Selective neuronal activation by cochlear implant stimulation in auditory cortex of awake primate

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Despite the success of cochlear implants (CIs) in human populations, most users perform poorly in noisy environments and music and tonal language perception. How CI devices engage the brain at the single neuron level has remained largely unknown, in particular in the primate brain. By comparing neuronal responses with acoustic and CI stimulation in marmoset monkeys unilaterally implanted with a CI electrode array, we discovered that CI stimulation was surprisingly ineffective at activating many neurons in auditory cortex, particularly in the hemisphere ipsilateral to the CI. Further analyses revealed that the CI-nonresponsive neurons were narrowly tuned to frequency and sound level when probed with acoustic stimuli; such neurons likely play a role in perceptual behaviors requiring fine frequency and level discrimination, tasks that CI users find especially challenging. These findings suggest potential deficits in central auditory processing of CI stimulation and provide important insights into factors responsible for poor CI user performance in a wide range of perceptual tasks.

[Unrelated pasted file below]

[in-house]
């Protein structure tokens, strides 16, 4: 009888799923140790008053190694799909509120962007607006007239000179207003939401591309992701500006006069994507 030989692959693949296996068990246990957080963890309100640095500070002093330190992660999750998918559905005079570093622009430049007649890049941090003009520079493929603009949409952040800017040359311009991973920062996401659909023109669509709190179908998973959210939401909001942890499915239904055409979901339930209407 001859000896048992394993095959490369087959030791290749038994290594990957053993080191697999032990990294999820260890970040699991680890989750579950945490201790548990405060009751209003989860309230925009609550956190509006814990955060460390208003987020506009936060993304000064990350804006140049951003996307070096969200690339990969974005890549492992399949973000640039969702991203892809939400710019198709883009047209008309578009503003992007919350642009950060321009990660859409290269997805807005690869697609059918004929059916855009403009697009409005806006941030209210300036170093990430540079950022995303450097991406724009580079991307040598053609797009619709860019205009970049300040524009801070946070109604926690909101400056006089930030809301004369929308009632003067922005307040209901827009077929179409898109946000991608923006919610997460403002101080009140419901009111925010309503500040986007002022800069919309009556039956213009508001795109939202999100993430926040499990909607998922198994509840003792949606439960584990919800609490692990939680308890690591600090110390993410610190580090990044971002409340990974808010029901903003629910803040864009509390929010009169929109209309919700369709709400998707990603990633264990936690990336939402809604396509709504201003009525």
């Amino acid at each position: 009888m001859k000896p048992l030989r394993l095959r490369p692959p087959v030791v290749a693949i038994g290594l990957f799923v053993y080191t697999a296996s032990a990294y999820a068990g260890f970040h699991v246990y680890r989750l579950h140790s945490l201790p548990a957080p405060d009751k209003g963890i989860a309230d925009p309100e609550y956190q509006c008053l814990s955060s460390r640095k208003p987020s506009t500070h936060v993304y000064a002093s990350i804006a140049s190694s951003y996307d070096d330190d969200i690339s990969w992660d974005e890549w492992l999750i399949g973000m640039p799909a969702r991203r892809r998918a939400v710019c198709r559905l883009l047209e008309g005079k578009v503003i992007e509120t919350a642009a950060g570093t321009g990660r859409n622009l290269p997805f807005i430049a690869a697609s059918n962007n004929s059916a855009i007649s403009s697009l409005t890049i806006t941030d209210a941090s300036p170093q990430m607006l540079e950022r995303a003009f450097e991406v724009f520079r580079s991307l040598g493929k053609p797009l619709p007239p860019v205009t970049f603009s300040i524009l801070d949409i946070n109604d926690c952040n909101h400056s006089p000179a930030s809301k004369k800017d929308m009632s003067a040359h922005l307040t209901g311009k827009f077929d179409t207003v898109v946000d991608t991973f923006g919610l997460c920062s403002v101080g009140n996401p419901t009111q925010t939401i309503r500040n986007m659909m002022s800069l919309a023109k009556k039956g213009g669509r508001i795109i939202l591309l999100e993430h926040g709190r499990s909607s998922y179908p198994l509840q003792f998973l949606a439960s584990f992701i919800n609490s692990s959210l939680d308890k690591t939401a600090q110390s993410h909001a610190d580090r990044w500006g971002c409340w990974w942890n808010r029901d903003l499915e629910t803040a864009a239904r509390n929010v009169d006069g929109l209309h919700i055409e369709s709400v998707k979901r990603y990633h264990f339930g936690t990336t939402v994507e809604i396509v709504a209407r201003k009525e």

Original languageEnglish (US)
Pages (from-to)12468-12484
Number of pages17
JournalJournal of Neuroscience
Issue number49
StatePublished - Dec 7 2016


  • Auditory cortex
  • Cochlear implant
  • Marmoset

ASJC Scopus subject areas

  • Neuroscience(all)


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